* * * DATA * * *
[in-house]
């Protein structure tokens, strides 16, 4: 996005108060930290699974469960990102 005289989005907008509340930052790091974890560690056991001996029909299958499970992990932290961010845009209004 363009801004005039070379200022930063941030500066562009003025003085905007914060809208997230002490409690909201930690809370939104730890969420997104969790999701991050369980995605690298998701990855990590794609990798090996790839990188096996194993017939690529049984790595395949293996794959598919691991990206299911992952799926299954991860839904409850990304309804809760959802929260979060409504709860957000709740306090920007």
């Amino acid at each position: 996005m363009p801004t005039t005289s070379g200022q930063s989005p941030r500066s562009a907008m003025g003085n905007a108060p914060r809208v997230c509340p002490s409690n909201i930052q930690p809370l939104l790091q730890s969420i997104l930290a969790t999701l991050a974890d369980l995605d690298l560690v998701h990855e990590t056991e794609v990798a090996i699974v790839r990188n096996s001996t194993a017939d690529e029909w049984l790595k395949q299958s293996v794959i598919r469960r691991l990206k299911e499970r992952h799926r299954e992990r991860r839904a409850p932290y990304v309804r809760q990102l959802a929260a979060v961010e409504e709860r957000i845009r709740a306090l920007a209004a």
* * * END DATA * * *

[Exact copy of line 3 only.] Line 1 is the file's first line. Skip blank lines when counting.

């Amino acid at each position: 996005m363009p801004t005039t005289s070379g200022q930063s989005p941030r500066s562009a907008m003025g003085n905007a108060p914060r809208v997230c509340p002490s409690n909201i930052q930690p809370l939104l790091q730890s969420i997104l930290a969790t999701l991050a974890d369980l995605d690298l560690v998701h990855e990590t056991e794609v990798a090996i699974v790839r990188n096996s001996t194993a017939d690529e029909w049984l790595k395949q299958s293996v794959i598919r469960r691991l990206k299911e499970r992952h799926r299954e992990r991860r839904a409850p932290y990304v309804r809760q990102l959802a929260a979060v961010e409504e709860r957000i845009r709740a306090l920007a209004a």